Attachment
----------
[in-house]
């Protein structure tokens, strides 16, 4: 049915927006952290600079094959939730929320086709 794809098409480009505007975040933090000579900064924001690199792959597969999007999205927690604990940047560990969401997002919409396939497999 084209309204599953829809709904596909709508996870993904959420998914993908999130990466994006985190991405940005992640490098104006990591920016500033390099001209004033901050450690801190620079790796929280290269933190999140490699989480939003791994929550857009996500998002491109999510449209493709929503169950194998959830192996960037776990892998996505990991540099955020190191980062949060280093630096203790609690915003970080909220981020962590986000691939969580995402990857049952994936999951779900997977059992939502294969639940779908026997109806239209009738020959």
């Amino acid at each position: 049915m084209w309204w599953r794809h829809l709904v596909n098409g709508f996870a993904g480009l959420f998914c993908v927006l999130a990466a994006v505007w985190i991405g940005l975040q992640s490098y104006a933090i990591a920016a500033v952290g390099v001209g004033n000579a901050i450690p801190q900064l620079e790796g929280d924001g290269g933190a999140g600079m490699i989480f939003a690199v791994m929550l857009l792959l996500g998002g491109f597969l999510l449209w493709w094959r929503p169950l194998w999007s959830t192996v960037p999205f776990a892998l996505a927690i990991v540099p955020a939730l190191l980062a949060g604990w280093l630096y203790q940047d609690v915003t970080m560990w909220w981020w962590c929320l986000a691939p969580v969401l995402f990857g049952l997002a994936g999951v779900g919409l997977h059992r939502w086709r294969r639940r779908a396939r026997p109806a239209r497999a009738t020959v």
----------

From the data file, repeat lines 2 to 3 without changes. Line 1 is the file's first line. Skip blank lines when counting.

């Protein structure tokens, strides 16, 4: 049915927006952290600079094959939730929320086709 794809098409480009505007975040933090000579900064924001690199792959597969999007999205927690604990940047560990969401997002919409396939497999 084209309204599953829809709904596909709508996870993904959420998914993908999130990466994006985190991405940005992640490098104006990591920016500033390099001209004033901050450690801190620079790796929280290269933190999140490699989480939003791994929550857009996500998002491109999510449209493709929503169950194998959830192996960037776990892998996505990991540099955020190191980062949060280093630096203790609690915003970080909220981020962590986000691939969580995402990857049952994936999951779900997977059992939502294969639940779908026997109806239209009738020959």
């Amino acid at each position: 049915m084209w309204w599953r794809h829809l709904v596909n098409g709508f996870a993904g480009l959420f998914c993908v927006l999130a990466a994006v505007w985190i991405g940005l975040q992640s490098y104006a933090i990591a920016a500033v952290g390099v001209g004033n000579a901050i450690p801190q900064l620079e790796g929280d924001g290269g933190a999140g600079m490699i989480f939003a690199v791994m929550l857009l792959l996500g998002g491109f597969l999510l449209w493709w094959r929503p169950l194998w999007s959830t192996v960037p999205f776990a892998l996505a927690i990991v540099p955020a939730l190191l980062a949060g604990w280093l630096y203790q940047d609690v915003t970080m560990w909220w981020w962590c929320l986000a691939p969580v969401l995402f990857g049952l997002a994936g999951v779900g919409l997977h059992r939502w086709r294969r639940r779908a396939r026997p109806a239209r497999a009738t020959v």